The Obama administration approved the sale of most of bankrupt battery maker A123 Systems’ assets to Chinese firm Wanxiang Group Corp.

The company’s U.S. subsidiary, Chicago-based Wanxiang America, said it has received approval from the Committee on Foreign Investment in the U.S. to complete its acquisition of substantially all of the non-government business assets of A123 Systems, Inc. The sale officially closed late Tuesday, the company said.

“We’re pleased the government has completed its review and provided us with the go-ahead to finalize this transaction,” said Pin Ni, president of Wanxiang America. “The future is bright for A123. It is a company with exceptional talent and potential, and Wanxiang America is committed to its long-term success and the continuance of its U.S. operations. Wanxiang America looks forward to closing the transaction and to continuing to foster the technologies A123 has worked so hard to develop.”

In December, Wanxiang won a bankruptcy court auction to acquire most of A123 for $256.6 million, including its grid and commercial business assets and its U.S. facilities in Michigan, Massachusetts and Missouri.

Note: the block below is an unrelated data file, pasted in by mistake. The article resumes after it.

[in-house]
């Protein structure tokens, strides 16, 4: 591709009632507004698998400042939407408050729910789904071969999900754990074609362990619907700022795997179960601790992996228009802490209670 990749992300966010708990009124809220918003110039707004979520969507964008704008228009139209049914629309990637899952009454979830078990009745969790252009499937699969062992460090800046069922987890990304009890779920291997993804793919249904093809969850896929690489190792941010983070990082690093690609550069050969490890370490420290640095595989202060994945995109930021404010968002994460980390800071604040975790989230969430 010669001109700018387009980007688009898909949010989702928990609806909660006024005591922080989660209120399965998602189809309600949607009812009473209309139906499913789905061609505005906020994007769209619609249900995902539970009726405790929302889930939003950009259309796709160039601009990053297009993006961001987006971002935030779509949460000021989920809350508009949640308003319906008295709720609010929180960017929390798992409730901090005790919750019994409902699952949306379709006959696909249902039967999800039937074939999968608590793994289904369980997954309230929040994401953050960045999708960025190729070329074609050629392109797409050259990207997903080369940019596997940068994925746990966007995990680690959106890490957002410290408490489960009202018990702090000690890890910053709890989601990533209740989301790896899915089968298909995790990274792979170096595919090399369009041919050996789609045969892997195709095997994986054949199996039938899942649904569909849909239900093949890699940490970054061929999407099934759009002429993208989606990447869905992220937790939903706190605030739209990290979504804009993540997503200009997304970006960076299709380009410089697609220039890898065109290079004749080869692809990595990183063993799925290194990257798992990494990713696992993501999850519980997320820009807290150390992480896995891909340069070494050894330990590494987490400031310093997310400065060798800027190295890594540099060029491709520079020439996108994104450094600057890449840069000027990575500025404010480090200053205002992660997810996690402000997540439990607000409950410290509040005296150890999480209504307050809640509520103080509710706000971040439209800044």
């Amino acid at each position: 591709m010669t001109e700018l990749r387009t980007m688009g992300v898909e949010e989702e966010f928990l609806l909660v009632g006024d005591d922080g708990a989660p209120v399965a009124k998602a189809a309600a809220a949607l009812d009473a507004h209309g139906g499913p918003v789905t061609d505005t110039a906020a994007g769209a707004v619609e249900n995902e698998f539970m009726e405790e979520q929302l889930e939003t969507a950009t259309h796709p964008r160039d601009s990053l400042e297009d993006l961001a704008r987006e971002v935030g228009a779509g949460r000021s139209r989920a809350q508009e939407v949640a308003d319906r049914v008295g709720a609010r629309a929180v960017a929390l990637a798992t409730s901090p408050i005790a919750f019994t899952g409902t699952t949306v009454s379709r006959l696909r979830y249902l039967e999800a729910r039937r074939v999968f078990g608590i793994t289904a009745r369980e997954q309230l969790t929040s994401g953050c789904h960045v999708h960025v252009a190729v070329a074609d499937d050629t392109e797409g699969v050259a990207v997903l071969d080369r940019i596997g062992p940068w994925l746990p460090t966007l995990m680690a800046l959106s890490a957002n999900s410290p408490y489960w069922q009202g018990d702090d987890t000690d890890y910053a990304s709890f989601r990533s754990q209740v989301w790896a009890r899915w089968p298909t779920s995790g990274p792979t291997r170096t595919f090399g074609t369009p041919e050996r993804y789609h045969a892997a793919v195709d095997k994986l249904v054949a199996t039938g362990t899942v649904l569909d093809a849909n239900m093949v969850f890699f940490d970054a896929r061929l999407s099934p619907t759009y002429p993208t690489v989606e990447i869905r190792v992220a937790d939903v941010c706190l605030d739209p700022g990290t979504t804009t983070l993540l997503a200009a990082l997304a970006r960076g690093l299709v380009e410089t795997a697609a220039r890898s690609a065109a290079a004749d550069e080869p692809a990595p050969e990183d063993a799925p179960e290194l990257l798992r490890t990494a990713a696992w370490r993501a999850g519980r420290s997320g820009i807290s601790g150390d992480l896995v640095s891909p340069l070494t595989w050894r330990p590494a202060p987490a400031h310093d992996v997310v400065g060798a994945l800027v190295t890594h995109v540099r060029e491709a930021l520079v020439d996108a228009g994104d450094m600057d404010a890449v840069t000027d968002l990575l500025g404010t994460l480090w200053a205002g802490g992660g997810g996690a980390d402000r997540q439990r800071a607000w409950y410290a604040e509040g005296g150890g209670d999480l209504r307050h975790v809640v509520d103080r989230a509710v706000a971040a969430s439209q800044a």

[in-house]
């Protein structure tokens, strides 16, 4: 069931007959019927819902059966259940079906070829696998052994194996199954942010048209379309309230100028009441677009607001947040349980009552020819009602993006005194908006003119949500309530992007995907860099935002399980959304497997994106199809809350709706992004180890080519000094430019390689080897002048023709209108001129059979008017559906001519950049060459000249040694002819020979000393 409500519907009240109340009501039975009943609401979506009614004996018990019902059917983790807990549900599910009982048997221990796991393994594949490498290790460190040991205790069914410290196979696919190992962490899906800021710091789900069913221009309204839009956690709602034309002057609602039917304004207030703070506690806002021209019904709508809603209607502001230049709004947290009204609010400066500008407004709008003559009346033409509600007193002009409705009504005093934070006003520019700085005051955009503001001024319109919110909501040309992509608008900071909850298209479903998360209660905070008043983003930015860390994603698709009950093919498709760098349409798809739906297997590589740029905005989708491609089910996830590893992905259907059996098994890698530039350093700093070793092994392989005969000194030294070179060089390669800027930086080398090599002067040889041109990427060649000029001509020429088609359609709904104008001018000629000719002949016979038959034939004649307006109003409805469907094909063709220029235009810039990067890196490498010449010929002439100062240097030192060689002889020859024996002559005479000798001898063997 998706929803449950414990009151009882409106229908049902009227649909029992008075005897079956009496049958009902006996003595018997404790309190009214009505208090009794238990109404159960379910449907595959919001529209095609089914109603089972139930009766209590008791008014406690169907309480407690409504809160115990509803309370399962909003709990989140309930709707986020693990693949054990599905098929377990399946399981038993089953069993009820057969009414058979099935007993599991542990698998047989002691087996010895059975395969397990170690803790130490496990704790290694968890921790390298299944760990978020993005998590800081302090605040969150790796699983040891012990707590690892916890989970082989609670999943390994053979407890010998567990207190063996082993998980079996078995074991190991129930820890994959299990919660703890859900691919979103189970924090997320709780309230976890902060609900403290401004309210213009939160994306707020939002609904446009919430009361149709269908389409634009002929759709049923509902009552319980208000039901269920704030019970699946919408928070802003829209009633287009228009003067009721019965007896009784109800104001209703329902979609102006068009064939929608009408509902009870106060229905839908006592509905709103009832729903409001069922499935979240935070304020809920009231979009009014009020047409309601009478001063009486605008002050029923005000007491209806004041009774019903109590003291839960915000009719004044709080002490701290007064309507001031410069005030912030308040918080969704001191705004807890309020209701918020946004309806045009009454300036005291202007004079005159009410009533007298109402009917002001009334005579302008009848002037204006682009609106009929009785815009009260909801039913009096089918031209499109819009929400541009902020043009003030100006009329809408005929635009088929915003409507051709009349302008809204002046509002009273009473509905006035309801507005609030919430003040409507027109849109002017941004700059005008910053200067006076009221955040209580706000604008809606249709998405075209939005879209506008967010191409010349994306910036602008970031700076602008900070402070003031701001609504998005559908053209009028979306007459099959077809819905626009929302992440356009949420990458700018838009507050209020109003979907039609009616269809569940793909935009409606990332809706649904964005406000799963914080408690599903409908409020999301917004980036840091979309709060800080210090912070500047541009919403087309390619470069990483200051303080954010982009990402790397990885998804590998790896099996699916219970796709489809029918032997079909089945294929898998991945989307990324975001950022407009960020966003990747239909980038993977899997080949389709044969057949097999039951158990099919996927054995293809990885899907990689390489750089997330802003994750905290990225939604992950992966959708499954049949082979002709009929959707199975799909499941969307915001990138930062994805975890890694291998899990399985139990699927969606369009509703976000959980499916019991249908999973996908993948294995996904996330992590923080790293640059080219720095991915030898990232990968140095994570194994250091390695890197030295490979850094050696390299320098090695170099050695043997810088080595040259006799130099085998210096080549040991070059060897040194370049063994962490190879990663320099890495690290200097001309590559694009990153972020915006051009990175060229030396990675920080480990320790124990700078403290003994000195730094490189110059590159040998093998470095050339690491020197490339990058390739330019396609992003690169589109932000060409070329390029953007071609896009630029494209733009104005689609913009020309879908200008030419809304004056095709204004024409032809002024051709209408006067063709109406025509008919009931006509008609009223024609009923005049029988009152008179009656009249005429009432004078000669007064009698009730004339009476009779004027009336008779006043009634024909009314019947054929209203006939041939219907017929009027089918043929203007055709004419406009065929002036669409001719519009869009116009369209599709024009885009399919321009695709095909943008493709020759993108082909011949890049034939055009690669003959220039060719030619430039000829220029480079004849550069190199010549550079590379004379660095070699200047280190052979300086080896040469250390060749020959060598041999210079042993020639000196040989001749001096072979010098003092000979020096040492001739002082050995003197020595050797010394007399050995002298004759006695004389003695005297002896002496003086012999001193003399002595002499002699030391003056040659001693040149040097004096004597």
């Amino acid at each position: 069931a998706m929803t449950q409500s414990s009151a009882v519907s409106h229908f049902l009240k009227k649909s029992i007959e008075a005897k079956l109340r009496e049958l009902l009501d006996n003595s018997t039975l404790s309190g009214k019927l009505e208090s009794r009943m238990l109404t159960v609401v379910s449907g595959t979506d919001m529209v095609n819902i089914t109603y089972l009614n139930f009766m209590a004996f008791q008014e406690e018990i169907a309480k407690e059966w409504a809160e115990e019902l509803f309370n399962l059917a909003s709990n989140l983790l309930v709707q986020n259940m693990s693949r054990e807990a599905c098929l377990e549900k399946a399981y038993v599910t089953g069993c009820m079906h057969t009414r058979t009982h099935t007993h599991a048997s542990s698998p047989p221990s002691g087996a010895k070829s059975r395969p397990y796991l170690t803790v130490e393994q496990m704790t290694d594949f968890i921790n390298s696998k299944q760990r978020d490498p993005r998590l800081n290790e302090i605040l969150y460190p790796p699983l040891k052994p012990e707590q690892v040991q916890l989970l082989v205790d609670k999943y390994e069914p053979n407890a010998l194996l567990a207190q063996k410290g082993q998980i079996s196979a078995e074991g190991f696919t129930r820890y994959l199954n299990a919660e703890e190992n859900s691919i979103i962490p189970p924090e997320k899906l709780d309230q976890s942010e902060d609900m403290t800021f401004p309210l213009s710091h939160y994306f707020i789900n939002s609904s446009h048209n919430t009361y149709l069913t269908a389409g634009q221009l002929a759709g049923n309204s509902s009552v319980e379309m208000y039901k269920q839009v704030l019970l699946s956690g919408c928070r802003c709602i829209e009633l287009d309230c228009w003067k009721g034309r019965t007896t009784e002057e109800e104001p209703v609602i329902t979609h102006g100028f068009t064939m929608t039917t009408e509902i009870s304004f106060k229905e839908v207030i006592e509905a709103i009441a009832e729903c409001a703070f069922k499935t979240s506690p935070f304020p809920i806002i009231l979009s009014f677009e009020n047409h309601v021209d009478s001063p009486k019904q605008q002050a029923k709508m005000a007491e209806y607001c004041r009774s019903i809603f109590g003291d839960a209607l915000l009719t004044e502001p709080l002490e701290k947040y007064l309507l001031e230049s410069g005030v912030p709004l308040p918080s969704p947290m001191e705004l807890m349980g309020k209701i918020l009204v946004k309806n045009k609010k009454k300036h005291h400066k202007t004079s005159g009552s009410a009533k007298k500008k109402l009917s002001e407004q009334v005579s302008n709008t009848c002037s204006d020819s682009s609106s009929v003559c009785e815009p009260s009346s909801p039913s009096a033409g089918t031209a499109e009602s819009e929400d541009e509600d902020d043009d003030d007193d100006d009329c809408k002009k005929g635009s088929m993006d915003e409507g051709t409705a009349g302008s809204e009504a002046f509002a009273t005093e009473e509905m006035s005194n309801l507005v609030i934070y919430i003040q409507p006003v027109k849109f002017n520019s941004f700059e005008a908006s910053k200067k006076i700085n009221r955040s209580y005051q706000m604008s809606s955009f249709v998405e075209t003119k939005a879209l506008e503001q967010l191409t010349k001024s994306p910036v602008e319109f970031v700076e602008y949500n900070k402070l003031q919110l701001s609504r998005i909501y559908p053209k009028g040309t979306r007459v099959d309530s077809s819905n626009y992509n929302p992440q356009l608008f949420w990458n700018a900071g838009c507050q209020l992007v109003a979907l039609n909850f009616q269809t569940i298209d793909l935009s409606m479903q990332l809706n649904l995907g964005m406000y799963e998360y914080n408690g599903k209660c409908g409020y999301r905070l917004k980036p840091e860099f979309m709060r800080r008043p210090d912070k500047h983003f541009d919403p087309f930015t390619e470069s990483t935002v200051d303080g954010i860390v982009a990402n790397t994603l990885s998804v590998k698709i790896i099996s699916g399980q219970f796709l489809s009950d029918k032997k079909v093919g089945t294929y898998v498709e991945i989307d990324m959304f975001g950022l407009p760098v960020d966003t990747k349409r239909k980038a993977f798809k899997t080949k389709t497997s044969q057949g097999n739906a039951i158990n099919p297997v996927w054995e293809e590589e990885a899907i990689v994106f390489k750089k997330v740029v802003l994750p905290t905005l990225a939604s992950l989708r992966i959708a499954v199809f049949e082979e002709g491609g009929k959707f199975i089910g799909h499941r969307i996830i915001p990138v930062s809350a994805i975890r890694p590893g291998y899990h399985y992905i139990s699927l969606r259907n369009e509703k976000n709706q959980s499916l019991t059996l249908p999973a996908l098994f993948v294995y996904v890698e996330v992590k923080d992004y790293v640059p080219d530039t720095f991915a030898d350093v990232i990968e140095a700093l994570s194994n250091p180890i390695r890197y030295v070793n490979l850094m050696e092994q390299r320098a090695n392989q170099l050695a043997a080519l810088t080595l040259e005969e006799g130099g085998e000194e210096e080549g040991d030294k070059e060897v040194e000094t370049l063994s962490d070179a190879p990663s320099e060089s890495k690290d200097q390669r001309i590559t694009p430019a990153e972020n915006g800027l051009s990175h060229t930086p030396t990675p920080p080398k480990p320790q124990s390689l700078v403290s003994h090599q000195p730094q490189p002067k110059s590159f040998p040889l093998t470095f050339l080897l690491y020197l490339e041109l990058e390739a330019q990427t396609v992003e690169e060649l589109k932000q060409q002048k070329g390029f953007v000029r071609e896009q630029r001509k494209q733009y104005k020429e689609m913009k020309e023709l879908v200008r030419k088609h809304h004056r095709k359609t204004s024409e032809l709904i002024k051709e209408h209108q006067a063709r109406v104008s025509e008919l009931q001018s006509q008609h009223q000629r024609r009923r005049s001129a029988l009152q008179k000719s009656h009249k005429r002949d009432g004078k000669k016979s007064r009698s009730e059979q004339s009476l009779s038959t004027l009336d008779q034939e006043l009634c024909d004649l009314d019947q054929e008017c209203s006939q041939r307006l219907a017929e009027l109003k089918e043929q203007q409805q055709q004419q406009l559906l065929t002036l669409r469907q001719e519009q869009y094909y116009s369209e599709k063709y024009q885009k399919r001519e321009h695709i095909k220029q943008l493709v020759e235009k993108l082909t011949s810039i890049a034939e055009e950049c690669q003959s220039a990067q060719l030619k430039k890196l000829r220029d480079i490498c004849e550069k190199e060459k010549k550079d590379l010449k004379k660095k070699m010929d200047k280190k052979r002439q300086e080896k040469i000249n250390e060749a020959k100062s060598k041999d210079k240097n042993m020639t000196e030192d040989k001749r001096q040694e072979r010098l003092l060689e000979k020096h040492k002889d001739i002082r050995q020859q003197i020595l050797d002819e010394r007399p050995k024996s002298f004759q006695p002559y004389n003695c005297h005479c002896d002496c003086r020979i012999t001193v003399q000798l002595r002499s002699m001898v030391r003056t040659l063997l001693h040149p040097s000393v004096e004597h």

A123 had vowed to create 3,000 jobs by the end of 2012, but only has 1,300. It won $249.1 million in grants from the Obama administration in 2009 to build battery plants in Romulus and Livonia, but has only spent $132 million. It also received more than $125 million in tax credits and funding from the state of Michigan.

The Energy Department said it worked during A123’s bankruptcy to keep jobs in Michigan.

“The Energy Department’s Recovery Act grant to A123 was used for the construction of brick and mortar advanced battery manufacturing facilities at two Michigan locations,” said Energy Department spokesman Bill Gibbons. “Consistent with the intent of that investment, the purchase of these assets includes the Energy Department’s requirement that the plants and equipment partially paid for by the Recovery Act stay in Michigan and continue to operate, generating job opportunities for American workers and helping to establish a domestic manufacturing base for this growing global market.”

Navitas Systems, a Woodridge, Ill.-based company, has agreed to buy A123’s Ann Arbor-based government business, including all U.S. military contracts, for $2.25 million.

The committee, which is headed by the Treasury Department and includes other government agencies, makes no public announcement of decisions and releases no written findings.

“It doesn’t surprise me that they approved it,” said Josh Zive, a Washington lawyer who represents companies before the committee, noting that Wanxiang agreed not to buy the military and government contract assets.

President Barack Obama hailed A123 and even invited the company’s CEO to the Rose Garden in April 2010.